When a film begins by rattling through a list of trigger warnings, you know you’re in for a wild ride and some aspects will likely sit uncomfortably with people making them #triggered, as the youths now say but if you can stomach everything from nasty slurs to torture then you won’t be disappointed.
In the town of Salem, four young friends share almost every secret. Lily (Odessa Young) has her own sordid private life which could become extremely public as a run of hacks hit the people of the town, from political figures to cheerleaders. It isn’t long until Salem is swept up by a hysteria and these four girls are its target.
Now, this visceral flick comments that it is a “1000% true story”, which it isn’t but the satirical elements which elevate to crazy heights could easily be perceived as based on true events what with the screen-obsessed world we currently live in. Sam Levinson, on only his second feature film is someone to watch because this is a bold, exploitative movie with a lot to say. There is a whole mound of style layered over the simple story of personal truths spilling over to be accessed information by all.
For a while this is a movie which looks like a red, white and blue tinged frat dream; almost a bubblegum start which greatly and swiftly pops like dynamite. It’s a revenge film ripe for our times, pumping with violence, social dramatics and a soundtrack which pulsates through you. It’s easy to say this is a film revelling in blood and shock but in fact it’s an engrossing cautionary tale of how affected by social media we are, how hear say is damaging and the struggles of what people expect of us can boil over. These themes are massively relevant and perfectly handled in a neat black comedy/thriller.
If you saw ‘Revenge’ earlier in the year, then this is a film that reminds you of the vengeful attack demonstrated by Coralie Fargeat. There’s a similar aggression soaking the narrative and amped up camera tricks and shots construct a blistering treat for the eyes. A smooth one-shot sequence which follows the red coated gals from outside a house is exceptional in terms of craft and building tension, more than this it works fantastically by making us voyeurs, the very people this film is right to judge.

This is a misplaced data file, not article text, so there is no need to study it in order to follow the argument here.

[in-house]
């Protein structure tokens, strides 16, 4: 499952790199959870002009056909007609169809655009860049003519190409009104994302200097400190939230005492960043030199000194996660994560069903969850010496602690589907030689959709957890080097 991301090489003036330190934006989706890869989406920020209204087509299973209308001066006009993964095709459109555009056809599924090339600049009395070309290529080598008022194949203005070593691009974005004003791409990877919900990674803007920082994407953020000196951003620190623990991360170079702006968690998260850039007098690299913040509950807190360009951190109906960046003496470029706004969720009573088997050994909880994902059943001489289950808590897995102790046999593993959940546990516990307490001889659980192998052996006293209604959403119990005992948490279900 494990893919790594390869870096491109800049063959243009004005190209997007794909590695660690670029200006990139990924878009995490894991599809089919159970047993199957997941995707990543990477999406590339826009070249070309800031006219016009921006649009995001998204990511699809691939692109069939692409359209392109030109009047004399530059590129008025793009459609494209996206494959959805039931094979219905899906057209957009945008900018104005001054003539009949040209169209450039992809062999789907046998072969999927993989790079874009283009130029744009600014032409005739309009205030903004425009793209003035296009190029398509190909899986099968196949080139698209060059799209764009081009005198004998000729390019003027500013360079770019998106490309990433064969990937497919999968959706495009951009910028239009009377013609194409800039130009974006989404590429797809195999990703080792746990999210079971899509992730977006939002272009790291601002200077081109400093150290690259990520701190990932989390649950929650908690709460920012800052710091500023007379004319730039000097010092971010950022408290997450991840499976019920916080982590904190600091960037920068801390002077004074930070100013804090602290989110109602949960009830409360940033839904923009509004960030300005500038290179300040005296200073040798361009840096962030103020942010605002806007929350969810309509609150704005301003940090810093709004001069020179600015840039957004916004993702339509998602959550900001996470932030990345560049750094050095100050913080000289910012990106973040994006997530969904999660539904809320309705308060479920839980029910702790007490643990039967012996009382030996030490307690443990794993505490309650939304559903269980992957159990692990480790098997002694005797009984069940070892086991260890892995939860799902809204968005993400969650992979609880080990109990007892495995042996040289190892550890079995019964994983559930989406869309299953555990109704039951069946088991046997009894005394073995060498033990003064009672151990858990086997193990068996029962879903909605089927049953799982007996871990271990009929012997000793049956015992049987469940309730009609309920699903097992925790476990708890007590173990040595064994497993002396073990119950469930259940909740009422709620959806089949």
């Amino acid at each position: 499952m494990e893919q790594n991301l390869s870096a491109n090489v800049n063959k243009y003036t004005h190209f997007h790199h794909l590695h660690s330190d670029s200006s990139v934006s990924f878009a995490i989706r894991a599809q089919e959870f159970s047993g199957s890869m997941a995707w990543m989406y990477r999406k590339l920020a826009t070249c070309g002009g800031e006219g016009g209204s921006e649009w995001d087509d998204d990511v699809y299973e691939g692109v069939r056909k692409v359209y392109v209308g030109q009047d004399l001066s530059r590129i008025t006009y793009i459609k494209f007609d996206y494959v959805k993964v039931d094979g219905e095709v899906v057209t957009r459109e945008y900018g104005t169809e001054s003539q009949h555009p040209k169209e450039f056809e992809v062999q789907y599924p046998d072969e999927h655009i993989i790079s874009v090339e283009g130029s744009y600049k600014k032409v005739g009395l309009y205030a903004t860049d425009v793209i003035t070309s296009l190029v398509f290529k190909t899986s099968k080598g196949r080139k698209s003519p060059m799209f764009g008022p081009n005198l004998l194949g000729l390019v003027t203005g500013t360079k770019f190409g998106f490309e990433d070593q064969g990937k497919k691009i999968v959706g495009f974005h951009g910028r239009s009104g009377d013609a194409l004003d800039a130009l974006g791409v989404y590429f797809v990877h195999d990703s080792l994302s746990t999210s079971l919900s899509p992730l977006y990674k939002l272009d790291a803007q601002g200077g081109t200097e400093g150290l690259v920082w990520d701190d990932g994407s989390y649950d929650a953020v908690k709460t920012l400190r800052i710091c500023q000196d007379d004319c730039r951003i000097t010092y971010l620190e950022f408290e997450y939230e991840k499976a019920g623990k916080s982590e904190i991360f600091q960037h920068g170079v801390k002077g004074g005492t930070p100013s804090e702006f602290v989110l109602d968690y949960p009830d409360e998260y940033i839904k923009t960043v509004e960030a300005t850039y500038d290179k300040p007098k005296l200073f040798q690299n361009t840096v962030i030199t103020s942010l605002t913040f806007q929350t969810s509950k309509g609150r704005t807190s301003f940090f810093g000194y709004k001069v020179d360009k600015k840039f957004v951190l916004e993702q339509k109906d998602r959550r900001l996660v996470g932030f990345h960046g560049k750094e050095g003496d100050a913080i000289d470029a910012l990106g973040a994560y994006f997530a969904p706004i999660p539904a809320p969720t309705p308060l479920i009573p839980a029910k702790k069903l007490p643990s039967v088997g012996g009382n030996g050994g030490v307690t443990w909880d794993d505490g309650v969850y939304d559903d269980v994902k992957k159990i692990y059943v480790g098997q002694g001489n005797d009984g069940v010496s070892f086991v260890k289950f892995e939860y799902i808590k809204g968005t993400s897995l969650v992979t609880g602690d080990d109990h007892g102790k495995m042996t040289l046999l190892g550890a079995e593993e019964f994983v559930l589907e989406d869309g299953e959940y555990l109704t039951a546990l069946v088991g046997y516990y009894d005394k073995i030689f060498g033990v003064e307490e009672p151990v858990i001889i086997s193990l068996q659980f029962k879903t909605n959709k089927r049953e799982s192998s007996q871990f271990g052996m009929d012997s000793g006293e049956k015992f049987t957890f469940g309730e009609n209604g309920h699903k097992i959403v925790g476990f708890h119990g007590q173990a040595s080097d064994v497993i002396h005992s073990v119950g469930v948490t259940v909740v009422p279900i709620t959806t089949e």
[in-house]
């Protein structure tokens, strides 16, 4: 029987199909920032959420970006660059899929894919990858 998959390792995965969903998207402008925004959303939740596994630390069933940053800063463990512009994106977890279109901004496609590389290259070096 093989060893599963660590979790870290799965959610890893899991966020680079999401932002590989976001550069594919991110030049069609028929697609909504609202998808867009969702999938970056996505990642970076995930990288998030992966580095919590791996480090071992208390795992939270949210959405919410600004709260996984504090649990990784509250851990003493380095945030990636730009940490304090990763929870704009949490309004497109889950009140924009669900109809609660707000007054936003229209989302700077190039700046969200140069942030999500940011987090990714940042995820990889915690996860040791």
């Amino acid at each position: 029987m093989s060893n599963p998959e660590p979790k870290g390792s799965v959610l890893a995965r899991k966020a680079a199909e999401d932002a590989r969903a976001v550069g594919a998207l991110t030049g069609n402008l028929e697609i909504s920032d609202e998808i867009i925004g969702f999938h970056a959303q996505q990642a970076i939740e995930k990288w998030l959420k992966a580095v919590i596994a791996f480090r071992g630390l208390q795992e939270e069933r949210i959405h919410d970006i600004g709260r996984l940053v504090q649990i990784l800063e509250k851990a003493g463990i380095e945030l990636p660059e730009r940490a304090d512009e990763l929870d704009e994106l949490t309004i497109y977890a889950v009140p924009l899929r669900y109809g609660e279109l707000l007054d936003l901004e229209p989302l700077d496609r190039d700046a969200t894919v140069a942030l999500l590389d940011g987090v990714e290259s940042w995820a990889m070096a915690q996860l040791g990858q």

It isn’t only voyeurism which is barbed, the fragile male ego from the outset is listed as an oncoming point for the film and this dangerous weapon is definitely shown off. On top of this there is the very real problem of mob mentality which is utilised within the later stages of the film and would do enough to scare off ‘The Purge’ inhabitants. These alarming issues are brilliantly opposed by the actors playing the teenage women. Odessa Young is front and centre and is a force to be reckoned with as she stands strong, even when torn apart by those around her.
Surely it’s no happy coincidence that Levinson sets this blood-fuelled story in Salem. The electrically charged events, mirror the witch trials from 326 years ago. The friends are damaged and headhunted by technology and townsfolk with no morals or thought process. Their own trial is as utterly useless to survive against unless they rise up. The female empowerment may be through thinly drawn characters but it’s evident and makes for a powerful final image before the credits appear.
‘Assassination Nation’ has some obvious story moments but there’s plenty of black humour and unsettling madness in a superb pulpy exhilarating show, one that wakes you up to the climate against women and rings social media alarm bells.